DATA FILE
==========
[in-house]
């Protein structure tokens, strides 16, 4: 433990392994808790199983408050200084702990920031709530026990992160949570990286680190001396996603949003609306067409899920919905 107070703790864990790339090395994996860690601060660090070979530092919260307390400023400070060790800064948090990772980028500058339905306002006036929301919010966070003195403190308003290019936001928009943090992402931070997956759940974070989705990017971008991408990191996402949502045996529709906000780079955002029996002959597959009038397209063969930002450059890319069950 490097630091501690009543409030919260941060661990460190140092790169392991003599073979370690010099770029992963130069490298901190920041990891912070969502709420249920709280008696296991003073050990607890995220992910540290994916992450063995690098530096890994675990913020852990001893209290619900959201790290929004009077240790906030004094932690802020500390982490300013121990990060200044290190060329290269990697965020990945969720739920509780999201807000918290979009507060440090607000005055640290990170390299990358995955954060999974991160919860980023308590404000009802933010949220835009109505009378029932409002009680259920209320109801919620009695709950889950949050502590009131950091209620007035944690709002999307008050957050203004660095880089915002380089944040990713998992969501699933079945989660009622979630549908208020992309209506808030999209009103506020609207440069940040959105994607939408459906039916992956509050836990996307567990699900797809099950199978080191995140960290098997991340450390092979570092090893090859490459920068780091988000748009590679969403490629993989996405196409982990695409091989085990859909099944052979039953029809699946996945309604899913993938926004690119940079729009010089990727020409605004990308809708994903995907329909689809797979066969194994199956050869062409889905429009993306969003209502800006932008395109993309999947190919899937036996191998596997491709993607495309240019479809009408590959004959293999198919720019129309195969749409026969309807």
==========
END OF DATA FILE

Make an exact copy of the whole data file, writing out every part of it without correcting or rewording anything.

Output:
[in-house]
């Protein structure tokens, strides 16, 4: 433990392994808790199983408050200084702990920031709530026990992160949570990286680190001396996603949003609306067409899920919905 107070703790864990790339090395994996860690601060660090070979530092919260307390400023400070060790800064948090990772980028500058339905306002006036929301919010966070003195403190308003290019936001928009943090992402931070997956759940974070989705990017971008991408990191996402949502045996529709906000780079955002029996002959597959009038397209063969930002450059890319069950 490097630091501690009543409030919260941060661990460190140092790169392991003599073979370690010099770029992963130069490298901190920041990891912070969502709420249920709280008696296991003073050990607890995220992910540290994916992450063995690098530096890994675990913020852990001893209290619900959201790290929004009077240790906030004094932690802020500390982490300013121990990060200044290190060329290269990697965020990945969720739920509780999201807000918290979009507060440090607000005055640290990170390299990358995955954060999974991160919860980023308590404000009802933010949220835009109505009378029932409002009680259920209320109801919620009695709950889950949050502590009131950091209620007035944690709002999307008050957050203004660095880089915002380089944040990713998992969501699933079945989660009622979630549908208020992309209506808030999209009103506020609207440069940040959105994607939408459906039916992956509050836990996307567990699900797809099950199978080191995140960290098997991340450390092979570092090893090859490459920068780091988000748009590679969403490629993989996405196409982990695409091989085990859909099944052979039953029809699946996945309604899913993938926004690119940079729009010089990727020409605004990308809708994903995907329909689809797979066969194994199956050869062409889905429009993306969003209502800006932008395109993309999947190919899937036996191998596997491709993607495309240019479809009408590959004959293999198919720019129309195969749409026969309807």